For thousands of years, theologians have debated the idea of the eternal soul, something that separates from the body after death and goes on to exist in whatever comes next, whether it is heaven or anything else. Socrates, living hundreds of years before the Common Era, discusses the idea of a soul with the early orators of Athens, such as Callicles, Gorgias and Polus. Socrates argues a viewpoint that one’s misdemeanors in life would be punished after death, and that one’s good deeds would later be rewarded. He continues this idealism by redefining politics as something not aimed at gratification but at what is best. In this way, he goes back to the idea of people’s souls being much more important than their waking life; that even though they may not want to be disciplined and pay their dues, they must do that because that is the only possible way to get rid of injustice, and get their souls properly cured.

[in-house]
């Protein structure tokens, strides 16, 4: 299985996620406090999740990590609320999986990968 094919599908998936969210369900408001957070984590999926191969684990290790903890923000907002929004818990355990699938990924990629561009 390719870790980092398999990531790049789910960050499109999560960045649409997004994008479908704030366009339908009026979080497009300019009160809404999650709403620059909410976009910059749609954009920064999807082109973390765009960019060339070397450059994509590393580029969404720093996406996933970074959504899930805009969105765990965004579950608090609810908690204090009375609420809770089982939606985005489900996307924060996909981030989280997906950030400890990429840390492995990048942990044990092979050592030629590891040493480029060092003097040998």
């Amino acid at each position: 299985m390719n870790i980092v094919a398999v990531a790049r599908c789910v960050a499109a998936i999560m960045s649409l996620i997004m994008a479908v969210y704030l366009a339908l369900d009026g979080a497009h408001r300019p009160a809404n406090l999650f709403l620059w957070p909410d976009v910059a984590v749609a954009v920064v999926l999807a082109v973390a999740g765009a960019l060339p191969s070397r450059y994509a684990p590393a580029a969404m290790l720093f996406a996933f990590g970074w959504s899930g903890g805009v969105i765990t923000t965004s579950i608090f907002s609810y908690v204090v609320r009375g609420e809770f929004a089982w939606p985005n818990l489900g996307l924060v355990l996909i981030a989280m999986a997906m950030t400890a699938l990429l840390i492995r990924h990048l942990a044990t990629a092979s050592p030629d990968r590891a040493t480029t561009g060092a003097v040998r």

Socrates fearlessly states that he is one of the few Athenians “to take up the true political craft and practice the true politics” (p.105). He says that he would rather speak as to what is in fact best for the people than speak to gratify the masses. For Callicles it is hard to believe that “true politics” means speaking bluntly about what is best and thus giving people the truth. Socrates is sick of orators like Callicles and Gorgias telling people exactly what they want to hear, and throwing dust in the eyes of councils of justice who hear them in the law courts. Socrates refutes this easily because it turns out that “oratory doesn’t need to have any knowledge of the state of their subject matters; it only needs to have discovered a persuasion device in order to make itself appear to those who don’t have knowledge that it knows more than those who actually do have it” (p.18). Thus, some orators are capable of using oratory unjustly and being willing to do what is unjust. However, Callicles and Gorgias believe in what they do.